The Prodigy The German composer Jakob Ludwig Felix Mendelssohn Bartholdy, mostly famously known as Felix Mendelssohn was born on February 3rd 1809 in Hamburg Germany. Mendelssohn was one of four children growing up, the second oldest of the children right behind his sister Fanny. Mendelssohn was the son of a successful banker and the grandson of a well-known German Jewish Enlightenment philosopher Moses Mendelssohn. Even though his grandfather was Jewish, his father grew up his family to be Lutherans.
Mendelssohn and his family moved to Berlin in July of 1812, due to the fact his father Abraham was afraid that the French military would seek revenge on their bank, because the Mendelssohn bank played a role in stopping Napoleons Continental System. Mendelssohn was very blessed in growing up with the best education and began his musical education at the age of 6. Mendelssohn and his brother and sisters were given piano lessons by their mother. A year later he was then under the teachings of Carl Friedrich Zelter another German composer.
In 1818 at around the age of 9 Mendelssohn began to perform in public playing pieces of music from composers Joseph Wolfl, Jan Ladislav Dussek, and Johann Bach. Mendelssohn’s biggest inspiration was from George Handel, Joseph Hayden, Wolfgang Mozart, but his biggest and probably his favorite composer was Johann composer. Even though they all came before Mendelssohn’s time listened and would examine works from all composers and find a way to use a certain technique from each one of these composer and make it his own.
Being the unique child prodigy that many had referred to him as, Mendelssohn had composed 13 pieces of material by his early teens. One of Mendelssohn’s greatest performances had to have been in 1829 and in 1839 when he made a trip to England and played Johann Bach’s St. Matthew Passion and Franz Schubert’s (Unfinished) Symphony No. 9 in public. He was given credit for reviving these pieces of music and playing them with great skill. Mendelssohn’s most recognizable and probably most famous piece was the Wedding March that is primarily played at most weddings.
Felix was married to Cecile Charlotte Sophie Jeanrenaude. The two had 5 children 3 boys and 2 girls. Mendelssohn lived a very short life after having many strokes he finally passed away at the age of 38 on November 4th 1847. Even though his life was short he was known as a pianist, organist, conductor and a Romantic era composer. Mendelssohn’s Hebrides Overture piece was a great piece of music. I really didn’t know what to expect when I started to listen to Hebrides Overture. After reading about Mendelssohn I tried to listen to this piece and see if I can pick out the styles he used from Mozart or Beethoven.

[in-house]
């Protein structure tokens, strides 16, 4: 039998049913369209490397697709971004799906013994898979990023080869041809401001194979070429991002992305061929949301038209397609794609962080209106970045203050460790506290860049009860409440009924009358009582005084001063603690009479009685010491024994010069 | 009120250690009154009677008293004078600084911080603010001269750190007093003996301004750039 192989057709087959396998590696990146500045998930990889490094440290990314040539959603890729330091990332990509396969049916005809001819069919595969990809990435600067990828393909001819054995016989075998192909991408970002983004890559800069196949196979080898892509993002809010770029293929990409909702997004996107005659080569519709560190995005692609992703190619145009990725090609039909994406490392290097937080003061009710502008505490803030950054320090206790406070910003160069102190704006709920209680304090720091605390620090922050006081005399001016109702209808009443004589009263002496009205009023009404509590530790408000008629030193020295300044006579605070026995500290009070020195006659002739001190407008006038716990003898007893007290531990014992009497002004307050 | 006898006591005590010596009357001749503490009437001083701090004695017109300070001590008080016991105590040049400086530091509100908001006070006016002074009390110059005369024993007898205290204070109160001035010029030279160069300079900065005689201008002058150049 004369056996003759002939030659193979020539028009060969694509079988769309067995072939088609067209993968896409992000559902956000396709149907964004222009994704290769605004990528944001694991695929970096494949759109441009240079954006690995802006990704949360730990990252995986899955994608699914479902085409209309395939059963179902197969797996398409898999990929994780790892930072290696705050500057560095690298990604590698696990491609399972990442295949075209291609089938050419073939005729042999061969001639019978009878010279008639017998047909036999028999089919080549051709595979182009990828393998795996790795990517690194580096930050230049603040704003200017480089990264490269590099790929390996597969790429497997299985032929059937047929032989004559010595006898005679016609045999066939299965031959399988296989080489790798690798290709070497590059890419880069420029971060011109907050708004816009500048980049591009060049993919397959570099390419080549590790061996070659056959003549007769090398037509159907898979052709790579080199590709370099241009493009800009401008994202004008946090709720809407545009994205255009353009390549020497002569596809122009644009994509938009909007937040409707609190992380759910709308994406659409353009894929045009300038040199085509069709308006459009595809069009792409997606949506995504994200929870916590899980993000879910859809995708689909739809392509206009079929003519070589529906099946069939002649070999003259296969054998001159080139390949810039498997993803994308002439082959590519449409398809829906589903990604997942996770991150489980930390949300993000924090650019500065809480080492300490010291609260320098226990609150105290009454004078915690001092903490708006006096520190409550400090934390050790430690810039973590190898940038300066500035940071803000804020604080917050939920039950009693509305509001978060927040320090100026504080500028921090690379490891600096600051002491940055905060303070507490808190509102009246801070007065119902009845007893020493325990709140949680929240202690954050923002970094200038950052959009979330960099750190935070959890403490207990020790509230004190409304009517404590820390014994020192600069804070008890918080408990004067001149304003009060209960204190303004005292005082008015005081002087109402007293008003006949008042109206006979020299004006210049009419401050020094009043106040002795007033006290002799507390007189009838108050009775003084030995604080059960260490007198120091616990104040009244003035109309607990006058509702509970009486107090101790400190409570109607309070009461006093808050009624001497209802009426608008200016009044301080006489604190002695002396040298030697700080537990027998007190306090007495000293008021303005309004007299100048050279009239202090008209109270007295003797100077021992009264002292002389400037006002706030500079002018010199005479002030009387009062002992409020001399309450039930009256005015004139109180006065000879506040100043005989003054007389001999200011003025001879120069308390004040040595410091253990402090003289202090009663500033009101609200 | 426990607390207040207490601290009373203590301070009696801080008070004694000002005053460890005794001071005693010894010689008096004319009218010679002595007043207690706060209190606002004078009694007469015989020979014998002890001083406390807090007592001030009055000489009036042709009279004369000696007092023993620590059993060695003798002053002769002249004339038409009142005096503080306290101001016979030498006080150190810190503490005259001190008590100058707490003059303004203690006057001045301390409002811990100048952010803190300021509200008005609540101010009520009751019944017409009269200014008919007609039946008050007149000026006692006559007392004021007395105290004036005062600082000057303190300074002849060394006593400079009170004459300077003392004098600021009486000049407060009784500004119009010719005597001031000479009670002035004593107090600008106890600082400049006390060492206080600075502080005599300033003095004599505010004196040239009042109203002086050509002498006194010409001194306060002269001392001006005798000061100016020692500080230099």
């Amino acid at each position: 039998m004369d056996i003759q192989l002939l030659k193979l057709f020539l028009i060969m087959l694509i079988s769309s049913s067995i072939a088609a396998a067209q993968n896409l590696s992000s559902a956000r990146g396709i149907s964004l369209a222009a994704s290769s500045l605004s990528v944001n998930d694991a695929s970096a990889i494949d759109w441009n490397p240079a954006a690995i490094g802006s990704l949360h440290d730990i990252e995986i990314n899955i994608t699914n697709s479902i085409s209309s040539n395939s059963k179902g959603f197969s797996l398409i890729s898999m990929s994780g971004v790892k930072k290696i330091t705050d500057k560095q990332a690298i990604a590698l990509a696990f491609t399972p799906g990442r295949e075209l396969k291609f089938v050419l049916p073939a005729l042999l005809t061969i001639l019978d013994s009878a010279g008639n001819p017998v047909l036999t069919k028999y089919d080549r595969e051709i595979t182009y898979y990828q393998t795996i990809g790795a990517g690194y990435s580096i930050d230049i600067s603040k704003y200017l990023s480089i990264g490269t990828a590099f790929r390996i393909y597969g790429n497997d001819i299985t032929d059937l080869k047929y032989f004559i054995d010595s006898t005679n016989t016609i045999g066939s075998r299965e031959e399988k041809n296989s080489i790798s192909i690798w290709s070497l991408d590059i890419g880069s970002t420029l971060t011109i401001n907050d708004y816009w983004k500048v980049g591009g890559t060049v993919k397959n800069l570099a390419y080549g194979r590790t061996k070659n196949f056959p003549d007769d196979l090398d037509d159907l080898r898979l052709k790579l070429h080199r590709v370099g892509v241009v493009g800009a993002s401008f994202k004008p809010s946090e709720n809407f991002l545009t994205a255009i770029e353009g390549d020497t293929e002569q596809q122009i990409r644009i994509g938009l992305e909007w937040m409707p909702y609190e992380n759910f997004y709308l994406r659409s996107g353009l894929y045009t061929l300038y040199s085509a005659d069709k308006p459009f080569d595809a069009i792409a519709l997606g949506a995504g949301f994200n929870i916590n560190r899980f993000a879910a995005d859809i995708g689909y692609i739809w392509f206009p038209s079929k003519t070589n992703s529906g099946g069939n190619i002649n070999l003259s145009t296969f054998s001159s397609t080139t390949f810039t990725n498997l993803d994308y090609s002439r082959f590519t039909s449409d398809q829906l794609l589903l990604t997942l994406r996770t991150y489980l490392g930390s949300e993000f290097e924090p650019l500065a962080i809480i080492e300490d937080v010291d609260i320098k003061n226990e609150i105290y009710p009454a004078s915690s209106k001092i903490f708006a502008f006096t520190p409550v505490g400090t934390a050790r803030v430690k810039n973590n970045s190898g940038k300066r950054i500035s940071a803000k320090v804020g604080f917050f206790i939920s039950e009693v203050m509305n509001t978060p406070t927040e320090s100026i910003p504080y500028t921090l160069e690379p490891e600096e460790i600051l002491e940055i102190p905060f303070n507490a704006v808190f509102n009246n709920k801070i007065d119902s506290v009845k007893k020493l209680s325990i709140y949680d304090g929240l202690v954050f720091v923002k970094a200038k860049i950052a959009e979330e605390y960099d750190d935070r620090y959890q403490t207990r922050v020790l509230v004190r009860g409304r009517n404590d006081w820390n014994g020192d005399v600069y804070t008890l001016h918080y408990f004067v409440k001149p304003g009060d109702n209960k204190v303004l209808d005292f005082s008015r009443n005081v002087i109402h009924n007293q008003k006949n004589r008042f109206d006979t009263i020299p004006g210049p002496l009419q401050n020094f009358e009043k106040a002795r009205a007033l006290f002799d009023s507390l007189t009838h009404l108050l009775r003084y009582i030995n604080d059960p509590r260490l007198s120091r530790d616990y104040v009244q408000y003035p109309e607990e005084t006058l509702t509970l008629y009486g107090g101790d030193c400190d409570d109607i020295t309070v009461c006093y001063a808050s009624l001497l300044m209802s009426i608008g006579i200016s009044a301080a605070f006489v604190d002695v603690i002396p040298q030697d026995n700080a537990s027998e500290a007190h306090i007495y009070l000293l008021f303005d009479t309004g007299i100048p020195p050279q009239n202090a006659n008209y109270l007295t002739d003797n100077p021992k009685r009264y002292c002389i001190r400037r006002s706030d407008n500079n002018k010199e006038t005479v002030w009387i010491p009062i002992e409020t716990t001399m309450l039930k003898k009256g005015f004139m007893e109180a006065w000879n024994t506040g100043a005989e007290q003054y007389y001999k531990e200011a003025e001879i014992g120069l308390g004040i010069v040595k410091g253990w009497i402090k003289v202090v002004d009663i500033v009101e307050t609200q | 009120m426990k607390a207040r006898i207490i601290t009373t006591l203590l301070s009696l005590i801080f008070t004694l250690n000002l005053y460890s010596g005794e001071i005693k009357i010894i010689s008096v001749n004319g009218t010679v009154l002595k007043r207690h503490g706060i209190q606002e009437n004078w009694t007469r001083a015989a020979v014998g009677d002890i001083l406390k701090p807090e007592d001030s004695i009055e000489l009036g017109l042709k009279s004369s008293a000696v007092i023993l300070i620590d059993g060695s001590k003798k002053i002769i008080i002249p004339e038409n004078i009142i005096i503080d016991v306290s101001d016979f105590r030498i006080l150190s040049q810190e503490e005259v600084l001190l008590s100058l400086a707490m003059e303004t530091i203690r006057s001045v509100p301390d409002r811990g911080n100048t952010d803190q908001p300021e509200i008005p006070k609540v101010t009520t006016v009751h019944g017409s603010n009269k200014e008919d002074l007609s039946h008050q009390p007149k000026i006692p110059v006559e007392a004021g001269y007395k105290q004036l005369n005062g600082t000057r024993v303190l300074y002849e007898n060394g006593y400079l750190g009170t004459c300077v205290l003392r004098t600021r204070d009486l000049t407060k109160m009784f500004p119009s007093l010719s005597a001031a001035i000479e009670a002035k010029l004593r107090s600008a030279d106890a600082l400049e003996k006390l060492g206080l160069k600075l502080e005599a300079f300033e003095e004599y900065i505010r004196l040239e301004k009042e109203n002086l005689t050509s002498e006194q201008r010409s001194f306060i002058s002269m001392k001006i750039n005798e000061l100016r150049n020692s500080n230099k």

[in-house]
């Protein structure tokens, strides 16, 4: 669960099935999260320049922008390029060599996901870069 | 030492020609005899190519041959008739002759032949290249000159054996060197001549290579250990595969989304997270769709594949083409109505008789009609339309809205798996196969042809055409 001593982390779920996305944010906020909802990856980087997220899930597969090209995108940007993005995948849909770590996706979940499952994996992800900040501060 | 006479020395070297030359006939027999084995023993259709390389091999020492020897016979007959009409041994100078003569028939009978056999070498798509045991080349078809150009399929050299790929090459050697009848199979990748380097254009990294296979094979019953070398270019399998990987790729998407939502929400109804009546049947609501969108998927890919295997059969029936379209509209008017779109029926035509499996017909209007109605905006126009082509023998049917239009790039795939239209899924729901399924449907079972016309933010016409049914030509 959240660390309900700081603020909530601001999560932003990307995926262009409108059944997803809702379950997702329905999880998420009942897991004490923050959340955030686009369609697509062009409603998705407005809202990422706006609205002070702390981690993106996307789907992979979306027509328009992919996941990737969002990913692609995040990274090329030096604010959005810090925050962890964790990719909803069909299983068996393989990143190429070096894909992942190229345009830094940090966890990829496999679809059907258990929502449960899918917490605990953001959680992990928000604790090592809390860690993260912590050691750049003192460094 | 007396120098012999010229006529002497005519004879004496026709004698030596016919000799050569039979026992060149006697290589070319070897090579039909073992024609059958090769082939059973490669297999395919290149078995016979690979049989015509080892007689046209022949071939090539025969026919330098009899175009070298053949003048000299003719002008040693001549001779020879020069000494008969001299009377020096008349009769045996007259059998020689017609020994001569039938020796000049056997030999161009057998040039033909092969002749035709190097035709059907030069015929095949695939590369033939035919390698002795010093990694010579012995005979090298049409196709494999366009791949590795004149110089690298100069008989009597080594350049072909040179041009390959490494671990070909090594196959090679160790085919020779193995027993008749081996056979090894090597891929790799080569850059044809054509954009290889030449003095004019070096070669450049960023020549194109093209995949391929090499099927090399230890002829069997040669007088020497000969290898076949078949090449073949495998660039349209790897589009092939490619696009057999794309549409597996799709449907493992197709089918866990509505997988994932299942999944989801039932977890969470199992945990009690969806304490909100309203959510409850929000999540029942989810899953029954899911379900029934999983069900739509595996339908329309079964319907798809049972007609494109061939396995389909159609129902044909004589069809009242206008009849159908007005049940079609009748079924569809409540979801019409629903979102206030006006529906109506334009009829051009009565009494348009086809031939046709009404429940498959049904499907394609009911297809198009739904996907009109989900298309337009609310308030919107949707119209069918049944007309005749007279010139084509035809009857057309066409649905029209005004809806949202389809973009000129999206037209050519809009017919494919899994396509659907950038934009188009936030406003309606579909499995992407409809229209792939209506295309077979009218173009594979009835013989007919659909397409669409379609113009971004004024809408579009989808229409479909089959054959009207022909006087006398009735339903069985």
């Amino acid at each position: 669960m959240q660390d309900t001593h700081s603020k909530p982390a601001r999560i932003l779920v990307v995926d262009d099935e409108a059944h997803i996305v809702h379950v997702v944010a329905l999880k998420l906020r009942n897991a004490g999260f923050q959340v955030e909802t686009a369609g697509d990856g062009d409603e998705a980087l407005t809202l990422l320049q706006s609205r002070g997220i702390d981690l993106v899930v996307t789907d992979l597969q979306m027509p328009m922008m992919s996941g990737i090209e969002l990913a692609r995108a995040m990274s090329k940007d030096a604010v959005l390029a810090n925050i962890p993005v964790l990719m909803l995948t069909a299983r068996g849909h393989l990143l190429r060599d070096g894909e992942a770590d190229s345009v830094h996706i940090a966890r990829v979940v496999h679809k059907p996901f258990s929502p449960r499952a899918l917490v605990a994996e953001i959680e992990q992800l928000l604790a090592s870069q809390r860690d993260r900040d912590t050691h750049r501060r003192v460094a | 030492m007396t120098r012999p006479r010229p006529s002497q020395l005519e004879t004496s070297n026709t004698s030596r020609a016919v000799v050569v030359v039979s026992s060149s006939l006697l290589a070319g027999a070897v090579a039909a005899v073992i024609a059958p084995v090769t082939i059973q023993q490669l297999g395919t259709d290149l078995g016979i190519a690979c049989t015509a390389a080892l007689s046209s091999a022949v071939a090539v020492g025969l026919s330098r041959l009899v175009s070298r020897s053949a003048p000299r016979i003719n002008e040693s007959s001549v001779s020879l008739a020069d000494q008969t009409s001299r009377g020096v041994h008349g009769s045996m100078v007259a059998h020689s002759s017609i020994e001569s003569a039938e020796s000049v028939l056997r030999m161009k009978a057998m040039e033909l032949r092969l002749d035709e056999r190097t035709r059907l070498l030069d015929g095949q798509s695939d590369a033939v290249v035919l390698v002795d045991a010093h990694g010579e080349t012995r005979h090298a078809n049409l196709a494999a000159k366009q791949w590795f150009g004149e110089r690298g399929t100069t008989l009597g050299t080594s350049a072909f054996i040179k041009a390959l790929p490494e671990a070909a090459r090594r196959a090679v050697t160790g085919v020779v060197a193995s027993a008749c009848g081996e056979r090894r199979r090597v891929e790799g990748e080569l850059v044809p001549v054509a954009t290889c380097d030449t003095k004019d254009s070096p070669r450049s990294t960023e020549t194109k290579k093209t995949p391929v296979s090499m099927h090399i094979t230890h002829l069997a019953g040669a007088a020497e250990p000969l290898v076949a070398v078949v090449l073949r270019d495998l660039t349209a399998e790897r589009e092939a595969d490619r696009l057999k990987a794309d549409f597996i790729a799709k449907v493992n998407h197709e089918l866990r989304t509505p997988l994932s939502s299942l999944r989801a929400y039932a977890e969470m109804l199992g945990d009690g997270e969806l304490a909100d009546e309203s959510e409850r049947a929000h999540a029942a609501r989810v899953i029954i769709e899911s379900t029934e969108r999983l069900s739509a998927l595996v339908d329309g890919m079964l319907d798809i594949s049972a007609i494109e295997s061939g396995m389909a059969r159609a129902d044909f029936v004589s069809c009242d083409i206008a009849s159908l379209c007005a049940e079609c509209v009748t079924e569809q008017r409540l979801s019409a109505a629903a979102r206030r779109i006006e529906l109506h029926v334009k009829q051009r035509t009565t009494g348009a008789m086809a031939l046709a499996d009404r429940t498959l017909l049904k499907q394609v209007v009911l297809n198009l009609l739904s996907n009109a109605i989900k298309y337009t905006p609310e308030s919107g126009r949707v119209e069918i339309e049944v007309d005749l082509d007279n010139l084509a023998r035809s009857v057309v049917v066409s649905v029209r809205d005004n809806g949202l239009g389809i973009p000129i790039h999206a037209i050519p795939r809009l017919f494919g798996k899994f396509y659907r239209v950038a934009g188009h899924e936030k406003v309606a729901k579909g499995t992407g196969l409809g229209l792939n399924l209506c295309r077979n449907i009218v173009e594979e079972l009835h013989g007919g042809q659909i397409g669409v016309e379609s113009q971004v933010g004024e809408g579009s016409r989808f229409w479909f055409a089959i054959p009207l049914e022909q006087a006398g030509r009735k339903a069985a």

The way Mendelssohn uses the piano can be heard almost in a similar way that Beethoven used it in his pieces, in that the movements can are changed in the moods of the music. Mendelssohn mood in Hebrides starts off in a very peaceful manner and by halfway through the piece it changes. It becomes very aggressive, it harsh and heavy sounds from the piano as well as the strings. I like how the mood swings from soft to hard and heavy it gives you an idea of what Felix was trying to paint for the audience. I read in the New Grove that his piece was inspired from a boat trip to a small island that Mendelssohn had wanted to see.
This piece paints the picture of the boat ride and the scenery to the cave. When hearing this piece I can imagine the boat ride being smooth sailing at first on a gloomy day. As the music continues you can envision the boat ride getting rougher and more severe. I can picture rain coming down kicking up the waves all within a matter of moments. And in the third and final movement it settles down for just a moment just like the calm before the storm, just when you think its smooth selling it picks back up and ends with a bang.
Loud and in your face ending that gives the piece a bit of excitement. This was a very well composed piece and it will probably be one of the favorites for many years. Mendelssohn wrote music for William Shakespeare’s plays to include A Midsummer Night’s Dream. This piece was very up tempo for the most part and light hearted. The play itself was a comedy; I believe that Mendelssohn captured the elements of a light and not very moody piece of music. This incidental piece of work also contained Wedding March, which probably one of the most recognizable pieces of work worldwide.